A phase difference comparing circuit 27 compares an output from the subtracter 28 with a phase difference limitation command from a command circuit (not shown). If a pulse width signal PW1 corresponding to the amplitude of SOUT is larger than the pulse width limitation command from the command circuit (not shown), the phase difference comparing circuit 27 detects an output from the subtracter 28 and compares it with the above phase difference limitation command. If the output value from the subtracter 28 is larger than the phase difference limitation command, the phase difference comparing circuit 27 outputs a frequency limitation command. As a consequence, the integrating element 26 stops integration in accordance with the command, and decreases the integral value by ΔT. The frequency limiting circuit 24 interrupts an input from the adder 30 and decreases the current output by ΔT.

The overall operation will be described below.

This embodiment aims at controlling the rotational speed of the vibration wave actuator in accordance with a rotational speed command from a command circuit (not shown). The rotational speed command serves to set a value corresponding to the period of a pulse signal from the rotary encoder 19 to detect the rotation of the vibration wave actuator.

The subtracter 29 compares the above rotational speed command with a period corresponding to the frequency of an output pulse from the rotary encoder 19 which is detected by the period counter 20. If this comparison result takes a positive value, since the actual rotational speed signal represents a period, the periods are compared with each other. This positive value therefore indicates that the rotational speed signal (period) of the vibration wave actuator is larger than the rotational speed command (period). This indicates that the actual rotational speed is lower than the target rotational speed.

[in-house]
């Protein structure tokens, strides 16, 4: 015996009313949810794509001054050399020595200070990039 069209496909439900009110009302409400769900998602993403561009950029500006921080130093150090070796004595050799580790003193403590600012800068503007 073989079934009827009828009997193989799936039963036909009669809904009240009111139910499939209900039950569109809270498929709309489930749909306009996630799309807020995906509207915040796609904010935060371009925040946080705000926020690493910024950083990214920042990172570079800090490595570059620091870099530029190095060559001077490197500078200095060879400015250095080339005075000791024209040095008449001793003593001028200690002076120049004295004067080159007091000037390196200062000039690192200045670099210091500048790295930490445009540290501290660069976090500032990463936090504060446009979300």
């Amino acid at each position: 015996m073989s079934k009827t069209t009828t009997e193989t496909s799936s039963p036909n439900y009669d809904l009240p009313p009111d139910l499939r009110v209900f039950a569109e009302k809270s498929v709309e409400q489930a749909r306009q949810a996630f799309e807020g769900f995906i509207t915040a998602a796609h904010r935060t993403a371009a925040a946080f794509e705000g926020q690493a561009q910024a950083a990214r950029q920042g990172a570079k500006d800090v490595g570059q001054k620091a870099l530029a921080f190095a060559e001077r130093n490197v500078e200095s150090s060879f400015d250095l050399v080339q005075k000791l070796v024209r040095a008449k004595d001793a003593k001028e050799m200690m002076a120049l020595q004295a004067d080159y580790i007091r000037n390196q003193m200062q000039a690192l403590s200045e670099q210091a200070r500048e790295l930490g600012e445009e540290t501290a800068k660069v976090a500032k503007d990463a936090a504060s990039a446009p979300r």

In this case, a driving frequency is set by setting a frequency division count for the programmable frequency divider 23. If an output from the subtracter 29 is a positive value, the frequency division count increases. As a consequence, the period of the output signal increases, and the driving frequency decreases. The driving frequency then approaches the resonance frequency of the vibration wave actuator, and the rotational speed increases and approaches the target rotational speed.

If an output from the subtracter 29 is a negative value, and the actual rotational speed is higher than the rotational speed command, the driving frequency increases, and the rotational speed decreases and approaches the target rotational speed.

A driving voltage generating unit including components after the output of the programmable frequency divider 23 will be described next.